Dec 30, 2021
As COVID-19 cases soar throughout the country, local hospitals are once again treating a high number of patients for both COVID-19 and influenza-related illnesses.
Last weekend, providers with UnityPoint Health — Fort Dodge treated almost double the patients they normally would in both the emergency department and at the UnityPoint Clinic Express. That’s according to Kari Jones, chief nursing executive at UnityPoint Health — Fort Dodge.
“We are definitely seeing an increase in the number of COVID positive patients,” Jones said Wednesday. “It’s pretty astounding that both the ER and Clinic Express saw almost double the amount of patients.”
Meanwhile, new cases of COVID-19 in the U.S. have climbed to their highest level on record at over 265,000 per day on average, a surge driven largely by the highly contagious omicron variant.
Both the omicron and delta variants have been identified in Iowa.
UnityPoint experienced a surge in COVID cases in August and has been experiencing another spike in December.
Jones said one reason for the increase in December could be attributed to the gatherings during Thanksgiving.
From a testing perspective, the Fort Dodge hospital has seen a 30 percent increase in COVID and influenza testing since October, according to Jones. That includes both positive and negative tests.
Director-General Tedros Adhanom Ghebreyesus, the head of the World Health Organization, said Wednesday that he’s worried about the omicron and delta variants of COVID-19 producing a “tsunami” of cases between them, but he’s still hopeful that the world will put the worst of the pandemic behind it in 2022.
According to WHO’s figures, the number of COVID-19 cases recorded worldwide increased by 11 percent last week compared with the previous week, with nearly 4.99 million newly reported from Dec. 20-26. New cases in Europe — which accounted for more than half of the total — were up 3 percent while those in the Americas rose 39 percent and there was a 7 percent increase in Africa. The global gain followed a gradual increase since October.
Overall, hospitalizations throughout the U.S. have decreased in recent months.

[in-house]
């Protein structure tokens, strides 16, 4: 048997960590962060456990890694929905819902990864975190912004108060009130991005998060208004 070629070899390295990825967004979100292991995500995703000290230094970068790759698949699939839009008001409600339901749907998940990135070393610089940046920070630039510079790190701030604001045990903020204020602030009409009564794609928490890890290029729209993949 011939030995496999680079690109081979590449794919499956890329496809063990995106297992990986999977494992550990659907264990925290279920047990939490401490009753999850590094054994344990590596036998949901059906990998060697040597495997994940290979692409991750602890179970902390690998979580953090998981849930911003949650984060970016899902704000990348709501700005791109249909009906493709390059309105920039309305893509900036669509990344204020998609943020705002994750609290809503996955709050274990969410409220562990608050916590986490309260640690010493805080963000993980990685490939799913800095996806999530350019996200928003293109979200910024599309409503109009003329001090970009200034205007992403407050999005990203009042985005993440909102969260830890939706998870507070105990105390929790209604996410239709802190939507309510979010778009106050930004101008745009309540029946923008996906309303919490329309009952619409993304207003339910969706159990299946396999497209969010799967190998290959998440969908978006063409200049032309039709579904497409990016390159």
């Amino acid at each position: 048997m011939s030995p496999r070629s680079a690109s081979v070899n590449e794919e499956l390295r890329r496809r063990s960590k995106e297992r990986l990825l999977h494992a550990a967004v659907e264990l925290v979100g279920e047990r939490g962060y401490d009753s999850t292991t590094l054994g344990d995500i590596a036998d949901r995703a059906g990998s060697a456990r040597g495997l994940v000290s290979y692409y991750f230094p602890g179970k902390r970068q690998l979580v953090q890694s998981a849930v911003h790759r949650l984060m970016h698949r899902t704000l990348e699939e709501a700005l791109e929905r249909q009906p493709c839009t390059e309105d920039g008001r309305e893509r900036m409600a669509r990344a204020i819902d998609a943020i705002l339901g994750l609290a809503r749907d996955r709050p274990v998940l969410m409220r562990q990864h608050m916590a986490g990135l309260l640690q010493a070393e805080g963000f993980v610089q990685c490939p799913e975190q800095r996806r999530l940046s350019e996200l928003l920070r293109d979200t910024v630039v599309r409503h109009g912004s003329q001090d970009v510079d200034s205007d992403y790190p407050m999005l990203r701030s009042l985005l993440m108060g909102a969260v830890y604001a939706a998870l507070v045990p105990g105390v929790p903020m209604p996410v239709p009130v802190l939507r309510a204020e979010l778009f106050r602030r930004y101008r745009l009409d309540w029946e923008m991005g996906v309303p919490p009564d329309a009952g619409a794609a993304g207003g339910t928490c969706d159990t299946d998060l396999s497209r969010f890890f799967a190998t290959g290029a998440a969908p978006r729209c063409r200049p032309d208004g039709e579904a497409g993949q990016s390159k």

The number of Americans now in the hospital with COVID-19 is running at around 60,000, or about half the figure seen in January, the Centers for Disease Control and Prevention reported.
While hospitalizations sometimes lag behind cases, the hospital figures may reflect both the protection conferred by the vaccine and the possibility that omicron is not making people as sick as previous versions.
“I still remain optimistic that this can be the year we can not only end the acute stage of the pandemic, but we also chart a path to stronger health security,” Tedros said with an eye toward 2022.
In terms of hospitalizations, Jones said one statistic has remained consistent. The vast majority of people who are hospitalized by COVID-19 are unvaccinated.
“About 90 percent of those hospitalized are unvaccinated,” Jones said. “That’s the trend we have seen since the beginning of this surge.”
Jones emphasized the importance of vaccinations.
“Getting vaccinated and helping others you know get vaccinated,” Jones said. “Stay home when you are sick is another way you can help slow the spread.”
Face masks remain a part of life at the hospital.
“At the hospital we are still masking 100 percent of the time,” Jones said. “We wear masks from the minute we enter the building. We ask visitors to wear masks as well when they are inside our hospital. It’s a great way to protect yourself and others.”
Webster County COVID-19 statistics reported
Over the past seven days, there have been 118 positive COVID-19 cases reported in Webster County, according to the Iowa Department of Public Health.
The Department of Public Health reported that in the most recent seven day period 6 percent of the COVID-19 tests administered were positive.
The department’s statistics show that19 percent of the cases were in people ages 18 to 29 while another 19 percent were in people ages 30 to 39.
Since the pandemic began, there have been 8,444 COVID-19 cases in Webster County.
There have been 128 deaths in the county attributed to the disease.
Statistics on the state’s coronavirus website show that 54.8 percent of the county’s residents who are eligible for a vaccine are fully vaccinated.
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